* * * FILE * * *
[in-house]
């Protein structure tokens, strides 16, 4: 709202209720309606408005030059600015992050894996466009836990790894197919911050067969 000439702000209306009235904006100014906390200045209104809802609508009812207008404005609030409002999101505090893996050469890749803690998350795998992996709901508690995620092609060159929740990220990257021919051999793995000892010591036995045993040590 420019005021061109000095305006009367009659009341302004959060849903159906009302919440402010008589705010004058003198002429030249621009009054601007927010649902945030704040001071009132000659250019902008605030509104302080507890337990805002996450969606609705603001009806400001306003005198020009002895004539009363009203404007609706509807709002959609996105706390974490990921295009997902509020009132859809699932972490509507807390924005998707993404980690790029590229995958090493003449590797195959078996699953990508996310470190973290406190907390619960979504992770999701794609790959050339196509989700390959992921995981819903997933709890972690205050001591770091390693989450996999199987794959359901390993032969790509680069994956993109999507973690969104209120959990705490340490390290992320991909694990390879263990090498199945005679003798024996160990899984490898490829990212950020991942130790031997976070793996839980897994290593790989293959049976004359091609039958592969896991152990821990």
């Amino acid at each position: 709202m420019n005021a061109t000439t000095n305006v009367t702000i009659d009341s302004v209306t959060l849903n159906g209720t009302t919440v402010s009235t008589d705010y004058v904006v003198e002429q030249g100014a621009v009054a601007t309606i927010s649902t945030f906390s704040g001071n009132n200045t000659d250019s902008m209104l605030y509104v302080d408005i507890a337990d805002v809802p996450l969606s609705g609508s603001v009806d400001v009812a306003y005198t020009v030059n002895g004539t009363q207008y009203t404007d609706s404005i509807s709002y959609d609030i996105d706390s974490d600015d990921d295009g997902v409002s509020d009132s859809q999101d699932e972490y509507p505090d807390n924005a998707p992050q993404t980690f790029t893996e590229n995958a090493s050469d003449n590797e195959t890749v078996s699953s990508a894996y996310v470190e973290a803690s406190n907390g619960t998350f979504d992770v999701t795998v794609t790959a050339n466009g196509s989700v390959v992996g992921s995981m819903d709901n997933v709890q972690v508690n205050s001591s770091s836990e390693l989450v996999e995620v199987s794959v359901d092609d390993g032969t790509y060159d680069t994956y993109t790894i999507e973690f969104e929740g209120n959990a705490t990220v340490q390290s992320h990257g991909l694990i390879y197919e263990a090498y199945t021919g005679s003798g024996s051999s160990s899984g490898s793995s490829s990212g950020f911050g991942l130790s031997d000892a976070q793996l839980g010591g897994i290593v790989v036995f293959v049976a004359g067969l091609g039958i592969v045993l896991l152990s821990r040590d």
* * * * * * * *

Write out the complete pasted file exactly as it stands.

[in-house]
């Protein structure tokens, strides 16, 4: 709202209720309606408005030059600015992050894996466009836990790894197919911050067969 000439702000209306009235904006100014906390200045209104809802609508009812207008404005609030409002999101505090893996050469890749803690998350795998992996709901508690995620092609060159929740990220990257021919051999793995000892010591036995045993040590 420019005021061109000095305006009367009659009341302004959060849903159906009302919440402010008589705010004058003198002429030249621009009054601007927010649902945030704040001071009132000659250019902008605030509104302080507890337990805002996450969606609705603001009806400001306003005198020009002895004539009363009203404007609706509807709002959609996105706390974490990921295009997902509020009132859809699932972490509507807390924005998707993404980690790029590229995958090493003449590797195959078996699953990508996310470190973290406190907390619960979504992770999701794609790959050339196509989700390959992921995981819903997933709890972690205050001591770091390693989450996999199987794959359901390993032969790509680069994956993109999507973690969104209120959990705490340490390290992320991909694990390879263990090498199945005679003798024996160990899984490898490829990212950020991942130790031997976070793996839980897994290593790989293959049976004359091609039958592969896991152990821990």
């Amino acid at each position: 709202m420019n005021a061109t000439t000095n305006v009367t702000i009659d009341s302004v209306t959060l849903n159906g209720t009302t919440v402010s009235t008589d705010y004058v904006v003198e002429q030249g100014a621009v009054a601007t309606i927010s649902t945030f906390s704040g001071n009132n200045t000659d250019s902008m209104l605030y509104v302080d408005i507890a337990d805002v809802p996450l969606s609705g609508s603001v009806d400001v009812a306003y005198t020009v030059n002895g004539t009363q207008y009203t404007d609706s404005i509807s709002y959609d609030i996105d706390s974490d600015d990921d295009g997902v409002s509020d009132s859809q999101d699932e972490y509507p505090d807390n924005a998707p992050q993404t980690f790029t893996e590229n995958a090493s050469d003449n590797e195959t890749v078996s699953s990508a894996y996310v470190e973290a803690s406190n907390g619960t998350f979504d992770v999701t795998v794609t790959a050339n466009g196509s989700v390959v992996g992921s995981m819903d709901n997933v709890q972690v508690n205050s001591s770091s836990e390693l989450v996999e995620v199987s794959v359901d092609d390993g032969t790509y060159d680069t994956y993109t790894i999507e973690f969104e929740g209120n959990a705490t990220v340490q390290s992320h990257g991909l694990i390879y197919e263990a090498y199945t021919g005679s003798g024996s051999s160990s899984g490898s793995s490829s990212g950020f911050g991942l130790s031997d000892a976070q793996l839980g010591g897994i290593v790989v036995f293959v049976a004359g067969l091609g039958i592969v045993l896991l152990s821990r040590d």